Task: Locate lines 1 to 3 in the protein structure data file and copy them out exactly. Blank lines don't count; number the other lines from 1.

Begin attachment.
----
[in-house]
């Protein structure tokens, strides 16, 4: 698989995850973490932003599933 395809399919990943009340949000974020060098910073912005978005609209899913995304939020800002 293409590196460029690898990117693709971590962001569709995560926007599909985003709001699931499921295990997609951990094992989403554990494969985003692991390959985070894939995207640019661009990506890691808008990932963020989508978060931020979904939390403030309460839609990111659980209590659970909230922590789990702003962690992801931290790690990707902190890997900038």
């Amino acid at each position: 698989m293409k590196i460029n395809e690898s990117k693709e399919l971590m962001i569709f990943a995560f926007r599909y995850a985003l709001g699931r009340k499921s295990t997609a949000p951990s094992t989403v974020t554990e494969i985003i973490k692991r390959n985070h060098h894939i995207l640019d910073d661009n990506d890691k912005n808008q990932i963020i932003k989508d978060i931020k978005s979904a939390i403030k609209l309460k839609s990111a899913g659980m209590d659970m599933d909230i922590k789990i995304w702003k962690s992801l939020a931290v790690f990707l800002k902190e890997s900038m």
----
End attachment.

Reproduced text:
[in-house]
């Protein structure tokens, strides 16, 4: 698989995850973490932003599933 395809399919990943009340949000974020060098910073912005978005609209899913995304939020800002 293409590196460029690898990117693709971590962001569709995560926007599909985003709001699931499921295990997609951990094992989403554990494969985003692991390959985070894939995207640019661009990506890691808008990932963020989508978060931020979904939390403030309460839609990111659980209590659970909230922590789990702003962690992801931290790690990707902190890997900038």
């Amino acid at each position: 698989m293409k590196i460029n395809e690898s990117k693709e399919l971590m962001i569709f990943a995560f926007r599909y995850a985003l709001g699931r009340k499921s295990t997609a949000p951990s094992t989403v974020t554990e494969i985003i973490k692991r390959n985070h060098h894939i995207l640019d910073d661009n990506d890691k912005n808008q990932i963020i932003k989508d978060i931020k978005s979904a939390i403030k609209l309460k839609s990111a899913g659980m209590d659970m599933d909230i922590k789990i995304w702003k962690s992801l939020a931290v790690f990707l800002k902190e890997s900038m």